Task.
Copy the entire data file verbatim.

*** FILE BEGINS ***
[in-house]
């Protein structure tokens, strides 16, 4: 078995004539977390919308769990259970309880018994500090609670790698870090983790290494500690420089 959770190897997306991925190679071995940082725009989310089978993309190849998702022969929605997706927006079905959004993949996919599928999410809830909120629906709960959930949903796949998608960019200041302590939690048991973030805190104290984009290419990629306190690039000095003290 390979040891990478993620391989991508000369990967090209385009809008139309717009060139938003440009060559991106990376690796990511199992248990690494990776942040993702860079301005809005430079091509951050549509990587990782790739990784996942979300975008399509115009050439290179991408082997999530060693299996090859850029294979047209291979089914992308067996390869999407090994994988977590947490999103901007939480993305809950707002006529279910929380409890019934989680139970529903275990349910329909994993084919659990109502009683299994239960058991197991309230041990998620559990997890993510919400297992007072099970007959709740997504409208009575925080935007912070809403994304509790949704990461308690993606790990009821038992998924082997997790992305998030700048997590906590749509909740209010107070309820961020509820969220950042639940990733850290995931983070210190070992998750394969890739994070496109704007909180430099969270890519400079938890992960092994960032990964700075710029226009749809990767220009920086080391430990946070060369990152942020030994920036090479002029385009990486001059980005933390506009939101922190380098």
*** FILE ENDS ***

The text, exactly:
[in-house]
């Protein structure tokens, strides 16, 4: 078995004539977390919308769990259970309880018994500090609670790698870090983790290494500690420089 959770190897997306991925190679071995940082725009989310089978993309190849998702022969929605997706927006079905959004993949996919599928999410809830909120629906709960959930949903796949998608960019200041302590939690048991973030805190104290984009290419990629306190690039000095003290 390979040891990478993620391989991508000369990967090209385009809008139309717009060139938003440009060559991106990376690796990511199992248990690494990776942040993702860079301005809005430079091509951050549509990587990782790739990784996942979300975008399509115009050439290179991408082997999530060693299996090859850029294979047209291979089914992308067996390869999407090994994988977590947490999103901007939480993305809950707002006529279910929380409890019934989680139970529903275990349910329909994993084919659990109502009683299994239960058991197991309230041990998620559990997890993510919400297992007072099970007959709740997504409208009575925080935007912070809403994304509790949704990461308690993606790990009821038992998924082997997790992305998030700048997590906590749509909740209010107070309820961020509820969220950042639940990733850290995931983070210190070992998750394969890739994070496109704007909180430099969270890519400079938890992960092994960032990964700075710029226009749809990767220009920086080391430990946070060369990152942020030994920036090479002029385009990486001059980005933390506009939101922190380098």